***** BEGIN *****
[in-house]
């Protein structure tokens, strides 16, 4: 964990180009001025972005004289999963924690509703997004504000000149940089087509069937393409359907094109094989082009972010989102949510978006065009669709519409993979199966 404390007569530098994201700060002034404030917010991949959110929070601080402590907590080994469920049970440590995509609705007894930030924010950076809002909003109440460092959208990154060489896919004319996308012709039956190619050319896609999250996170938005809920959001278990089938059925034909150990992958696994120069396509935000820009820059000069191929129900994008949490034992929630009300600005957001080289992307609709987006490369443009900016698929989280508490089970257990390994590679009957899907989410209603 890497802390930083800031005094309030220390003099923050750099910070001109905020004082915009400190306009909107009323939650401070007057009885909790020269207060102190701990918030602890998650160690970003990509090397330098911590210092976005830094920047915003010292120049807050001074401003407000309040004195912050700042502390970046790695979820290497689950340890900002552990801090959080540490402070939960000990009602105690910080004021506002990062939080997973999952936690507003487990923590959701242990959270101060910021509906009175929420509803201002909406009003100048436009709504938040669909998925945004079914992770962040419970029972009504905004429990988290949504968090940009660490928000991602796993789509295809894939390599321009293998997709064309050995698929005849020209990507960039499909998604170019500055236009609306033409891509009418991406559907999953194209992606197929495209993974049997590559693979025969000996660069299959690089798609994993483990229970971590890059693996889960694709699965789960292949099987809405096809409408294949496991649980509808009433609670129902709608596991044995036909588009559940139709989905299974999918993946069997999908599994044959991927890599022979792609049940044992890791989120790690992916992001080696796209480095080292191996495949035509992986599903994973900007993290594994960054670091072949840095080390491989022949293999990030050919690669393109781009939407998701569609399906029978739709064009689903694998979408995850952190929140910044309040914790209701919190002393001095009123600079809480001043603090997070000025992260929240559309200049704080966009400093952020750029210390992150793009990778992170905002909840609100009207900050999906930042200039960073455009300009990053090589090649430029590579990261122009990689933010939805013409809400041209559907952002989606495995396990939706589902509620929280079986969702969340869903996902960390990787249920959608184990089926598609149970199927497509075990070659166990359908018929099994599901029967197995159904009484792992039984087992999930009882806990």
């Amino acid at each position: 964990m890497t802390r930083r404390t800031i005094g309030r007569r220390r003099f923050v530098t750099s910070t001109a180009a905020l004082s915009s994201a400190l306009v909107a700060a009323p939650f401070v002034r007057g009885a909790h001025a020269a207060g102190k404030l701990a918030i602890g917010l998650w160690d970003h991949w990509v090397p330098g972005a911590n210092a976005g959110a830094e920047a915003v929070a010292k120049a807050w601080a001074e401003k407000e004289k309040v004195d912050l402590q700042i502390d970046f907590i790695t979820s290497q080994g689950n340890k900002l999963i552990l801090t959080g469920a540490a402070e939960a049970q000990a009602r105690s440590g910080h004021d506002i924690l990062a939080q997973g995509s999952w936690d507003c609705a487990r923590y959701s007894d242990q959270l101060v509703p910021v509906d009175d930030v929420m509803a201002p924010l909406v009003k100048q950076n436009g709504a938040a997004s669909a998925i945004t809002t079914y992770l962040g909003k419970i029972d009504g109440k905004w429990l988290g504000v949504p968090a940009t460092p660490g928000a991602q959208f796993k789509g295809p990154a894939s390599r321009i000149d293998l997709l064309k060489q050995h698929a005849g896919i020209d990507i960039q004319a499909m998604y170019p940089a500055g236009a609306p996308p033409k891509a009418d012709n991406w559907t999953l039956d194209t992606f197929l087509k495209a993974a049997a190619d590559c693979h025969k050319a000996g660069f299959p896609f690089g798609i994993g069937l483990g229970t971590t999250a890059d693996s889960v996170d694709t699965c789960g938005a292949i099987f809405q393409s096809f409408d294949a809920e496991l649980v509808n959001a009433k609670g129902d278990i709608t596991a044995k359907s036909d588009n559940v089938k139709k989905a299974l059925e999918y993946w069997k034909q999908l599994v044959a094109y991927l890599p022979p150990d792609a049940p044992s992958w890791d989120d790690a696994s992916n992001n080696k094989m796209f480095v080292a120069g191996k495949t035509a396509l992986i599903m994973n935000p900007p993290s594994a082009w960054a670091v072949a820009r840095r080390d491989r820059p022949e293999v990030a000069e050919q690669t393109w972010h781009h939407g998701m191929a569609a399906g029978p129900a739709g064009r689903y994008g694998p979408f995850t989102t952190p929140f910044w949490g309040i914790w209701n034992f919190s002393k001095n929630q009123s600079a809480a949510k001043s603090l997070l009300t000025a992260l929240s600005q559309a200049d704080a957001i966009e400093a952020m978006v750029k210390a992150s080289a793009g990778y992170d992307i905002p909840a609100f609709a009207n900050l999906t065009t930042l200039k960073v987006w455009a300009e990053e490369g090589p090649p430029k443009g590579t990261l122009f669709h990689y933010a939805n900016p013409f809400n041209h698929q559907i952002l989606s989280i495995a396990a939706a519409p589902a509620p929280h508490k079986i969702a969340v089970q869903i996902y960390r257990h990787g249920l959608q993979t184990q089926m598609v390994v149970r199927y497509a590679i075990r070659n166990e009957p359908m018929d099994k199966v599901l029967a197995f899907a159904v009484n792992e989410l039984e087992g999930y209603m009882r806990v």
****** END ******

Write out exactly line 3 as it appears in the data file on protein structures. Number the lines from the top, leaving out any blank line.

């Amino acid at each position: 964990m890497t802390r930083r404390t800031i005094g309030r007569r220390r003099f923050v530098t750099s910070t001109a180009a905020l004082s915009s994201a400190l306009v909107a700060a009323p939650f401070v002034r007057g009885a909790h001025a020269a207060g102190k404030l701990a918030i602890g917010l998650w160690d970003h991949w990509v090397p330098g972005a911590n210092a976005g959110a830094e920047a915003v929070a010292k120049a807050w601080a001074e401003k407000e004289k309040v004195d912050l402590q700042i502390d970046f907590i790695t979820s290497q080994g689950n340890k900002l999963i552990l801090t959080g469920a540490a402070e939960a049970q000990a009602r105690s440590g910080h004021d506002i924690l990062a939080q997973g995509s999952w936690d507003c609705a487990r923590y959701s007894d242990q959270l101060v509703p910021v509906d009175d930030v929420m509803a201002p924010l909406v009003k100048q950076n436009g709504a938040a997004s669909a998925i945004t809002t079914y992770l962040g909003k419970i029972d009504g109440k905004w429990l988290g504000v949504p968090a940009t460092p660490g928000a991602q959208f796993k789509g295809p990154a894939s390599r321009i000149d293998l997709l064309k060489q050995h698929a005849g896919i020209d990507i960039q004319a499909m998604y170019p940089a500055g236009a609306p996308p033409k891509a009418d012709n991406w559907t999953l039956d194209t992606f197929l087509k495209a993974a049997a190619d590559c693979h025969k050319a000996g660069f299959p896609f690089g798609i994993g069937l483990g229970t971590t999250a890059d693996s889960v996170d694709t699965c789960g938005a292949i099987f809405q393409s096809f409408d294949a809920e496991l649980v509808n959001a009433k609670g129902d278990i709608t596991a044995k359907s036909d588009n559940v089938k139709k989905a299974l059925e999918y993946w069997k034909q999908l599994v044959a094109y991927l890599p022979p150990d792609a049940p044992s992958w890791d989120d790690a696994s992916n992001n080696k094989m796209f480095v080292a120069g191996k495949t035509a396509l992986i599903m994973n935000p900007p993290s594994a082009w960054a670091v072949a820009r840095r080390d491989r820059p022949e293999v990030a000069e050919q690669t393109w972010h781009h939407g998701m191929a569609a399906g029978p129900a739709g064009r689903y994008g694998p979408f995850t989102t952190p929140f910044w949490g309040i914790w209701n034992f919190s002393k001095n929630q009123s600079a809480a949510k001043s603090l997070l009300t000025a992260l929240s600005q559309a200049d704080a957001i966009e400093a952020m978006v750029k210390a992150s080289a793009g990778y992170d992307i905002p909840a609100f609709a009207n900050l999906t065009t930042l200039k960073v987006w455009a300009e990053e490369g090589p090649p430029k443009g590579t990261l122009f669709h990689y933010a939805n900016p013409f809400n041209h698929q559907i952002l989606s989280i495995a396990a939706a519409p589902a509620p929280h508490k079986i969702a969340v089970q869903i996902y960390r257990h990787g249920l959608q993979t184990q089926m598609v390994v149970r199927y497509a590679i075990r070659n166990e009957p359908m018929d099994k199966v599901l029967a197995f899907a159904v009484n792992e989410l039984e087992g999930y209603m009882r806990v």